Of 27 BSL-4 labs assessed, Global Biolabs ranked only seven as having ‘good’ biosafety management
In a new report, a research firm assessed the conditions at the handful of laboratories across the world that handle the most dangerous pathogens. In the wake of the SARS-CoV-2 global pandemic, there is heightened awareness of the risks of a lab accident that might release such pathogens into the environment, putting humans at risk.
Medical laboratory scientists working in clinical laboratories worldwide understand the critical nature of biosafety laboratory (BSL) criteria. Nearly all clinical laboratories that test for infectious disease agents are biosafety level-1 and -2 (BSL-1, BSL-2).
Other high-containment laboratories (HCL) that handle deadly, highly transmissible pathogens are typically government-run or university-affiliated. HCL labs have BSL-3 and BSL-4 levels and require rigorous adherence to protocols that ensure worker safety and prevent escape of dangerous pathogens.
Thus, the new report from Global Biolabs, which is critical of biorisk management protocols at existing and planned BSL-4 laboratories—especially given the increasing construction of new HCL labs worldwide—will be of interest to medical technologists, pathologists, and clinical scientists working with highly infectious diseases.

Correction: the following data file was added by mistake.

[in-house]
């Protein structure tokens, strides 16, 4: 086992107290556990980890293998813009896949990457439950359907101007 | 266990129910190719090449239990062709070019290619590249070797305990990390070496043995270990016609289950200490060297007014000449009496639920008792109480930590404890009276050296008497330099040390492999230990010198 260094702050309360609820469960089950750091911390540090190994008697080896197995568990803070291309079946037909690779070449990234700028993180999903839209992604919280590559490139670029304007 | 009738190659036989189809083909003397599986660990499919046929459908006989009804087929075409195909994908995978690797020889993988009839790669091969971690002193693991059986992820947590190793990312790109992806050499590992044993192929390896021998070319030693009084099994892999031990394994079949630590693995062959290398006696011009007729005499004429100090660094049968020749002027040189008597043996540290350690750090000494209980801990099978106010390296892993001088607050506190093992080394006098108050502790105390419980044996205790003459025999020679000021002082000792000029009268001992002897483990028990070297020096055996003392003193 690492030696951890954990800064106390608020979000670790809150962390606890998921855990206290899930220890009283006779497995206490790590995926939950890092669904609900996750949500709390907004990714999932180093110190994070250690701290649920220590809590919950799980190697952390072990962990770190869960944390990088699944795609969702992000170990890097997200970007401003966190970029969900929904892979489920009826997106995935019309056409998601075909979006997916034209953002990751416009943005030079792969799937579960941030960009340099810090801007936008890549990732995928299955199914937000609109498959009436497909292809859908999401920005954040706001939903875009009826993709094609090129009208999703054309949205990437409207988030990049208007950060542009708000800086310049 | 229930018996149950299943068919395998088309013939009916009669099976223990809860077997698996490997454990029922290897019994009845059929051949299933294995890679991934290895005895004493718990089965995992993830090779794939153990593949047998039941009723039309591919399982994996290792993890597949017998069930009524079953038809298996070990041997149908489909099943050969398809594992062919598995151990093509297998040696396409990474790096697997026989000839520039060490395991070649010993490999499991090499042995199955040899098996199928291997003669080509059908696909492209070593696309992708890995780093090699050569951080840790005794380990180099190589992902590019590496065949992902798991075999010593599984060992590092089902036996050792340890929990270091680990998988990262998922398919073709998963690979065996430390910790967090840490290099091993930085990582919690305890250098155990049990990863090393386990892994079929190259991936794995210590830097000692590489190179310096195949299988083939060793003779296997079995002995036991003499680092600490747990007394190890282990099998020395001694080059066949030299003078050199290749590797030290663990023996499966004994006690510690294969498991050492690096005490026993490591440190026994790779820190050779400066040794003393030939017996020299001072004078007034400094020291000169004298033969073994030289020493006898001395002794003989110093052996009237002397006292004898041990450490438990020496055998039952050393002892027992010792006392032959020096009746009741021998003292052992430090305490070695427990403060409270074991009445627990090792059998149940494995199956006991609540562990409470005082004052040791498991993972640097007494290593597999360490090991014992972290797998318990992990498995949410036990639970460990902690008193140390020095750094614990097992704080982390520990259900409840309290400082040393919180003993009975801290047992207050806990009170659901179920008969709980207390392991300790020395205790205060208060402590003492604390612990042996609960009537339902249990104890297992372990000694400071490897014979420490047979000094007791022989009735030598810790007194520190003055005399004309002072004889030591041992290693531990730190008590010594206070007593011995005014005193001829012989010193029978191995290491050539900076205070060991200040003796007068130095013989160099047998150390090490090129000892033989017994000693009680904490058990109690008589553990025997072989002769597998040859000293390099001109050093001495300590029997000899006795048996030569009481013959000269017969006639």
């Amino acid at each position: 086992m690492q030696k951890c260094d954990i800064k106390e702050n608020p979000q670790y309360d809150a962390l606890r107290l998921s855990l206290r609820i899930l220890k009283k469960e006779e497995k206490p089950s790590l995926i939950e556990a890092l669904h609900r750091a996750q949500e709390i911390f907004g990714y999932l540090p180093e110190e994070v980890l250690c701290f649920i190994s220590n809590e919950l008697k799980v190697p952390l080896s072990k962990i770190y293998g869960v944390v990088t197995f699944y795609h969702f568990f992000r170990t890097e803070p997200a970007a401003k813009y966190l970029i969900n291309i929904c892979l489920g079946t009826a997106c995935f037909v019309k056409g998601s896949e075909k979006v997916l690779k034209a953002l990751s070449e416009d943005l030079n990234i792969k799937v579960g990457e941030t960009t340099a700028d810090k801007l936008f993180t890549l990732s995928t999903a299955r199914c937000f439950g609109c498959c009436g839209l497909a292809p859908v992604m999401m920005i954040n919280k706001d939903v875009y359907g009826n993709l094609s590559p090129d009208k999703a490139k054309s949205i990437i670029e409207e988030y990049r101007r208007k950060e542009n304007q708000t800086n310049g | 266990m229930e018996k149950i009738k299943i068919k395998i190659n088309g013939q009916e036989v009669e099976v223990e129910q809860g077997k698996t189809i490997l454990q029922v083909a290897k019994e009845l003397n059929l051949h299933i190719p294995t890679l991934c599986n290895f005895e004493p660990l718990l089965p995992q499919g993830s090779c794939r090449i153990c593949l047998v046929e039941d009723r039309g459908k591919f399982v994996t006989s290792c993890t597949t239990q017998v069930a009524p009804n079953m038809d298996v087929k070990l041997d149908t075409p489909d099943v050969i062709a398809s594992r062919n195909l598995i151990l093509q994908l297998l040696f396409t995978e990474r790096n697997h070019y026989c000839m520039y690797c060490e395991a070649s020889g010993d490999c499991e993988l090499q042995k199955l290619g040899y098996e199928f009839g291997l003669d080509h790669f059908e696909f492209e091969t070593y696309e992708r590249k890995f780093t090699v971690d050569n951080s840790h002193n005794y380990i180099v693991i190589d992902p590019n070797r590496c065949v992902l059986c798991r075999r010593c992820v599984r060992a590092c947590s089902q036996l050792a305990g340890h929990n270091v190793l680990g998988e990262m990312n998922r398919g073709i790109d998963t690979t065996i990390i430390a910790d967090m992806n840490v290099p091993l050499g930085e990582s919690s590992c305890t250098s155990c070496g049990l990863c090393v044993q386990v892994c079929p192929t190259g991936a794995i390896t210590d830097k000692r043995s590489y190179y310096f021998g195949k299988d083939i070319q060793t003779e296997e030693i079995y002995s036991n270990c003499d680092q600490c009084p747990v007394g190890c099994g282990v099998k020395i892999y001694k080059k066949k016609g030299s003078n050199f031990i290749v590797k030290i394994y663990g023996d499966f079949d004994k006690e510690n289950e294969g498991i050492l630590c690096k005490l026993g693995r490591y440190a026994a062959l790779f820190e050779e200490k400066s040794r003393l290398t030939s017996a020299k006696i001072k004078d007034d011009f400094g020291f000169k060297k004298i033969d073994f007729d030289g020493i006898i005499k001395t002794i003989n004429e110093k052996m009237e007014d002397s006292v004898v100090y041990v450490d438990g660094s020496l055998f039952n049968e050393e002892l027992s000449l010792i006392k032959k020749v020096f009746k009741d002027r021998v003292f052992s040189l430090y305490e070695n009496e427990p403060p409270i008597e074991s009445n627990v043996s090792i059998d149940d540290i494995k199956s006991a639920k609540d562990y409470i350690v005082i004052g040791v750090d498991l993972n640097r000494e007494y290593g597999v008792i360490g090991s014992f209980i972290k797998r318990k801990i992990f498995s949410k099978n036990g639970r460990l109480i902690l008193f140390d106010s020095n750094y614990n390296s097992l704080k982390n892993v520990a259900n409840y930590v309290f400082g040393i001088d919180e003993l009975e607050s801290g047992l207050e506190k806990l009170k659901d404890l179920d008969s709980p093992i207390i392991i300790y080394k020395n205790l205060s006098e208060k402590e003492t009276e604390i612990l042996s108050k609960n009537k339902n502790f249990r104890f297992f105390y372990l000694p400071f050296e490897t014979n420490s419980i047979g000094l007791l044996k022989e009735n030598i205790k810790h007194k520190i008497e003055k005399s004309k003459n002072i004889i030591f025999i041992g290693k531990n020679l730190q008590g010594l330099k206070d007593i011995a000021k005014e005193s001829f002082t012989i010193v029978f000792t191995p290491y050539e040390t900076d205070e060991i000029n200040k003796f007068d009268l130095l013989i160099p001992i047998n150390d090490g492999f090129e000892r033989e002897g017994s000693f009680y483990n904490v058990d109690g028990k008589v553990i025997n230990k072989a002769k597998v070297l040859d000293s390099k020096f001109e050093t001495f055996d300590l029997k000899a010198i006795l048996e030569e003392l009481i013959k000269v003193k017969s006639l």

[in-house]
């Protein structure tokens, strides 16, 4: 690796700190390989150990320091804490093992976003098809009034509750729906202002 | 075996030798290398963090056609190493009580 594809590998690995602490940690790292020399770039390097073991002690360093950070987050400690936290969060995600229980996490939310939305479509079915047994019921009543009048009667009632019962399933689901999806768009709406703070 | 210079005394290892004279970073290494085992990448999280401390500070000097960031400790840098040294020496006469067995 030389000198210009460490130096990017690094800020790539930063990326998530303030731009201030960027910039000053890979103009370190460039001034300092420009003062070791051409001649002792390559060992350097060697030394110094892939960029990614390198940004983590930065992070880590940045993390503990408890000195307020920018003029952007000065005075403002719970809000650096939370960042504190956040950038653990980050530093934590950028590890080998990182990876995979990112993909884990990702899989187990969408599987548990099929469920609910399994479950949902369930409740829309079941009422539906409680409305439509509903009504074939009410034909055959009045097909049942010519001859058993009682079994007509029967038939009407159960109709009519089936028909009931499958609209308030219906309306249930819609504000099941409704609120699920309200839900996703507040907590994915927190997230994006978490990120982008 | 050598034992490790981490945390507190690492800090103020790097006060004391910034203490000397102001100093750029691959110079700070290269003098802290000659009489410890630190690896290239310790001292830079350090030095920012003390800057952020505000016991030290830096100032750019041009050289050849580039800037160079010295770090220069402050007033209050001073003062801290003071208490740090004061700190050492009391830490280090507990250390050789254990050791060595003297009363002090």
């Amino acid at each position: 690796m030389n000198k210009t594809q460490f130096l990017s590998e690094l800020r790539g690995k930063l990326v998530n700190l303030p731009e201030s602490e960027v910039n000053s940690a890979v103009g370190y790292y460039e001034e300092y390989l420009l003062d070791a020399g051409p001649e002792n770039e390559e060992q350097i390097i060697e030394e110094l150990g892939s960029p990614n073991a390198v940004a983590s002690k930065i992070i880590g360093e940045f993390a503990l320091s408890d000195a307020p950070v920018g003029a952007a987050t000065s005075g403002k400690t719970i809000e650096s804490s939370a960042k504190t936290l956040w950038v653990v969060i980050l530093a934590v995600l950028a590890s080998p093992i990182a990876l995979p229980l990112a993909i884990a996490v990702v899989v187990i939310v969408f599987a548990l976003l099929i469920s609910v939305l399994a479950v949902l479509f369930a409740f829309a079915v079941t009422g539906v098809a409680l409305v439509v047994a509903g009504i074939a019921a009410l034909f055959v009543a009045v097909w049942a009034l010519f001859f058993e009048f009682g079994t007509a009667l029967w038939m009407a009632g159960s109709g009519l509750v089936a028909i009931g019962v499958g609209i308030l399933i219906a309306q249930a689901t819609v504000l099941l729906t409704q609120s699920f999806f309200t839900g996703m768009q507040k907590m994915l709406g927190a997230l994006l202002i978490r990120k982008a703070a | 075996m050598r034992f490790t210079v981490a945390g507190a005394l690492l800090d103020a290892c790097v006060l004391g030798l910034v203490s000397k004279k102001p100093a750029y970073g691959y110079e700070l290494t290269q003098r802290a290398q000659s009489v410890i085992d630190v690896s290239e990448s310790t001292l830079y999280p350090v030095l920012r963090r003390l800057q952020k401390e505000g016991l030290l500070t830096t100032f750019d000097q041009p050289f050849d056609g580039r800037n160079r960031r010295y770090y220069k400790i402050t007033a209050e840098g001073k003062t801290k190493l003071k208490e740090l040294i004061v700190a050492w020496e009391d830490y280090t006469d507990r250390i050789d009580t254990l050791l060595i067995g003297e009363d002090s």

The biosafety experts who make up the Global Biolabs research team conduct risk-assessments and “provide key policy recommendations for strengthening biorisk management in BSL-4 labs,” according to the organization’s website.
Many countries did not fare well in Global Biolabs’ analysis of their policies. “The report urges the World Health Organization to strengthen guidance and individual countries to agree to audits by outside experts to ensure that their labs meet international standards,” Science reported in “Growing Number of High-Security Pathogen Labs Around World Raises Concerns.”
“The more labs and people working with dangerous pathogens, the risks go up,” biosecurity expert Filippa Lentzos, PhD (above), Associate Professor, Science and International Security, King’s College London, told Science magazine. Lentzos was part of the team that created the Global Biolabs mapping project two years ago. Clinical laboratory managers may want to review the findings in the Global Biolabs report. (Photo copyright: King’s College London.)
Only Seven Out of 27 Countries Get ‘Good’ Overall Score
“The boom in BSL-4 lab construction appears, so far, not to have been accompanied by strengthened biorisk management oversight,” according to the Global Biolabs 2023 report from the Global Biolabs Initiative. “Additionally, most planned BSL-4 labs will be in countries with relatively low scores for governance and stability,” the report’s authors wrote.
The report included a ranking of countries by total biorisk management score, the Daily Mail noted, adding:
- Of 27 countries analyzed, seven ranked as good (above 70%) for biorisk policies,
- 15 scored medium (above 30%),
- five scored below.
Those with the best biorisk management scores (maximum 48):
- Canada scored 46 (96%),
- US scored 42 (88%),
- Australia and the United Kingdom each scored 40 (83%).
Notably, China “scored zero on modifying pathogen rules.” According to the Daily Mail, “China’s overall management score (33) was in the middle of the pack, 69%.”
More Labs, More Danger